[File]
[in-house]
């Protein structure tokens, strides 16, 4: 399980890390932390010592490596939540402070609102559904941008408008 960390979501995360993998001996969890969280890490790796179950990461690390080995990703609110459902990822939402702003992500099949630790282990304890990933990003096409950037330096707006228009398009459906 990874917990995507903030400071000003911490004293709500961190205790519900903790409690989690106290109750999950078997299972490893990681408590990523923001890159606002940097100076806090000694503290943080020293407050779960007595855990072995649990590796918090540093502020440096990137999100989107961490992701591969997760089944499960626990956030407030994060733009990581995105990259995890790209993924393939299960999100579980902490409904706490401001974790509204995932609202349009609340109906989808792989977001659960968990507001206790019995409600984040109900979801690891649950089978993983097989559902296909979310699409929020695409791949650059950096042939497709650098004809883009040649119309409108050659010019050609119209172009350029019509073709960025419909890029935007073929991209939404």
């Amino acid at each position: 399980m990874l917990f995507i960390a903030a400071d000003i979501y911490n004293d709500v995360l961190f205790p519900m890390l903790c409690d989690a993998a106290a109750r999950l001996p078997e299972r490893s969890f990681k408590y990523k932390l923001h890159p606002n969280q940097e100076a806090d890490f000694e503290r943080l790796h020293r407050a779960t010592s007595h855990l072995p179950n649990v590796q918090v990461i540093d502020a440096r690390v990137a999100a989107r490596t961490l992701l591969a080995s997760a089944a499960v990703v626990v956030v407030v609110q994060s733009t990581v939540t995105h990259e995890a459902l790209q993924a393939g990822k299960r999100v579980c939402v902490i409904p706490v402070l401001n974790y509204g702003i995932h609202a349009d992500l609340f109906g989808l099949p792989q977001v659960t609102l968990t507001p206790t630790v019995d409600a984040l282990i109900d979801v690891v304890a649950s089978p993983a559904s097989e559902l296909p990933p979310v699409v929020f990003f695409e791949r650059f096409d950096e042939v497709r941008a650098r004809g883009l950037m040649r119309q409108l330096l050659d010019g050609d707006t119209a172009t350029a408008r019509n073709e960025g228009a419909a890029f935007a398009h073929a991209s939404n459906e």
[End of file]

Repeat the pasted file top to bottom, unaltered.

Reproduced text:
[in-house]
């Protein structure tokens, strides 16, 4: 399980890390932390010592490596939540402070609102559904941008408008 960390979501995360993998001996969890969280890490790796179950990461690390080995990703609110459902990822939402702003992500099949630790282990304890990933990003096409950037330096707006228009398009459906 990874917990995507903030400071000003911490004293709500961190205790519900903790409690989690106290109750999950078997299972490893990681408590990523923001890159606002940097100076806090000694503290943080020293407050779960007595855990072995649990590796918090540093502020440096990137999100989107961490992701591969997760089944499960626990956030407030994060733009990581995105990259995890790209993924393939299960999100579980902490409904706490401001974790509204995932609202349009609340109906989808792989977001659960968990507001206790019995409600984040109900979801690891649950089978993983097989559902296909979310699409929020695409791949650059950096042939497709650098004809883009040649119309409108050659010019050609119209172009350029019509073709960025419909890029935007073929991209939404």
């Amino acid at each position: 399980m990874l917990f995507i960390a903030a400071d000003i979501y911490n004293d709500v995360l961190f205790p519900m890390l903790c409690d989690a993998a106290a109750r999950l001996p078997e299972r490893s969890f990681k408590y990523k932390l923001h890159p606002n969280q940097e100076a806090d890490f000694e503290r943080l790796h020293r407050a779960t010592s007595h855990l072995p179950n649990v590796q918090v990461i540093d502020a440096r690390v990137a999100a989107r490596t961490l992701l591969a080995s997760a089944a499960v990703v626990v956030v407030v609110q994060s733009t990581v939540t995105h990259e995890a459902l790209q993924a393939g990822k299960r999100v579980c939402v902490i409904p706490v402070l401001n974790y509204g702003i995932h609202a349009d992500l609340f109906g989808l099949p792989q977001v659960t609102l968990t507001p206790t630790v019995d409600a984040l282990i109900d979801v690891v304890a649950s089978p993983a559904s097989e559902l296909p990933p979310v699409v929020f990003f695409e791949r650059f096409d950096e042939v497709r941008a650098r004809g883009l950037m040649r119309q409108l330096l050659d010019g050609d707006t119209a172009t350029a408008r019509n073709e960025g228009a419909a890029f935007a398009h073929a991209s939404n459906e």